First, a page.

The prevention of RSI begins with good health habits. Be sure to:
Besides practicing good health habits, there are some simple things you can do to make your body less prone to a typing injury. This page offers some ideas for your workstation and for exercise, as well as some useful links to exercise programs that you can use to ward off repetitive strain injuries.
Our focus here is on behavioral changes, such as changing your computer set-up, that will make you less prone to injury. Medical means are also available, but this his page is not intended to replace good solid medical advice. If you are a student, consult with Health Services (www.as.cmu.edu/Student_Affairs/HealthServices/index.html), or if you are a member of the faculty or staff, contact the Benefits Office to find out what can be done to help you feel better. In the meantime, remember to take breaks. Your health is literally in your hands.
You can decrease your risk of getting RSI by making slight modifications in your behavior. These will create minimal interruptions in your normal routines and productivity.
Taking frequent brief rest breaks is important, along with changing on-the-job routines, maintaining proper posture, adjusting work station design, changing after-work habits and improving your physical condition.
Just as there are rules for safe driving, we suggest that there are rules for safe typing. Here are some suggestions:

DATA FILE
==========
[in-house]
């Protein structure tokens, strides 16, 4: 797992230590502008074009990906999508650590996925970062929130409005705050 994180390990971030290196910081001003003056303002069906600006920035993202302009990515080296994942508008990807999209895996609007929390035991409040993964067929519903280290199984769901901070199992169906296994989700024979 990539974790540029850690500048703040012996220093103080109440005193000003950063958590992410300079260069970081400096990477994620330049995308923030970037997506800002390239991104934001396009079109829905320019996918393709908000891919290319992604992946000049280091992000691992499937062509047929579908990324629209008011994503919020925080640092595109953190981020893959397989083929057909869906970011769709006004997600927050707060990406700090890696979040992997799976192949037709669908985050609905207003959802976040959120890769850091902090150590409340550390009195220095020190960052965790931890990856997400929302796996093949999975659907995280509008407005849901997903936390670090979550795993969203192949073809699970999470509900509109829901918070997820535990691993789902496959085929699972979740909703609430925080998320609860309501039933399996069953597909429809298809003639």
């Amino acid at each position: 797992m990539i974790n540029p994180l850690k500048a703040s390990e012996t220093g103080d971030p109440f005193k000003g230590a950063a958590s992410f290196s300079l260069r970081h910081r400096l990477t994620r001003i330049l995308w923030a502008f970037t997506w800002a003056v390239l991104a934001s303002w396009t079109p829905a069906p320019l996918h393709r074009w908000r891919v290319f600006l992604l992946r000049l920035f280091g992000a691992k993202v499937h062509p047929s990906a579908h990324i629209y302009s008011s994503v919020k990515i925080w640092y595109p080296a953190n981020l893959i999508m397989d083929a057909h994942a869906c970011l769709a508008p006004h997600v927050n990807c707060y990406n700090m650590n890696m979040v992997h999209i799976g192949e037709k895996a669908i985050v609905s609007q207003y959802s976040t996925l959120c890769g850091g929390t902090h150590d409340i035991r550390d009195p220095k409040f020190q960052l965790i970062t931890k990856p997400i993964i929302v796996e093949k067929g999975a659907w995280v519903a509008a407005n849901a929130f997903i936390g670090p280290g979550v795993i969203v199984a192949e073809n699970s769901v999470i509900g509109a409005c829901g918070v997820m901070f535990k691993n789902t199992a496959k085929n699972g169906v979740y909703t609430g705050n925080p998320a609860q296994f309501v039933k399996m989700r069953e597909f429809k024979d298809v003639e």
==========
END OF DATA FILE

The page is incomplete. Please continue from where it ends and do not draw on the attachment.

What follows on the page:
Safety Rules for the Wrist
Safety Rules for the Neck & Back
Safety Rules for the Eyes
Typing continuously creates problems because it tires the muscles and makes them generally more prone to injury. Breaks of five minutes every half hour, or ten minutes every hour, are most often recommended. If you are worried that this will hurt your productivity, remember that this time does not have to be unproductive time; it can just be a break from typing. Check the supply cabinet, review the hard copy of a report or paper, or do an exercise.
A person at risk for RSI should try to remember that certain hobbies use the muscles of the hands, wrists, and arms in much the same way typing does. Examples include gardening, sewing, racket sports, playing musical instruments and weightlifting. Moderation and medical advice can help you adjust and enjoy your hobbies in a safe way too.
Are we "computer athletes"? You bet. Thatís what the experts call someone who works at a keyboard all day. And, just as athletes warm up before their activity with stretches and exercises, a typist should too.
There are a variety of possible exercises you can do -- most of which can be done inconspicuously at your desk while you take a break -- to stretch and strengthen the hand, wrist, fingers, arms, neck, and back. Conditioning all of these areas reduces the need for one set of muscles to do the work of others.
The benefits of typing exercises are just like the benefits we gain from walking, running or playing tennis. They improve physical condition for the areas of need, improve joint flexibility and muscle extendibility, balance muscle tone, improve blood flow, reduce the risk of inflammations, and reduce stress.
Fancy equipment is not necessary. The only extra pieces of equipment needed for some exercises are foam resistance balls to squeeze for building strength in the hand. No exercise should be done if pain or discomfort is experienced. You should go to a heath care professional for diagnosis and treatment of the problem.
Wrists: With opposite hand, gently pull your fingers back allowing the wrist to bend. Hold for three seconds. Switch hands. Repeat three to five times.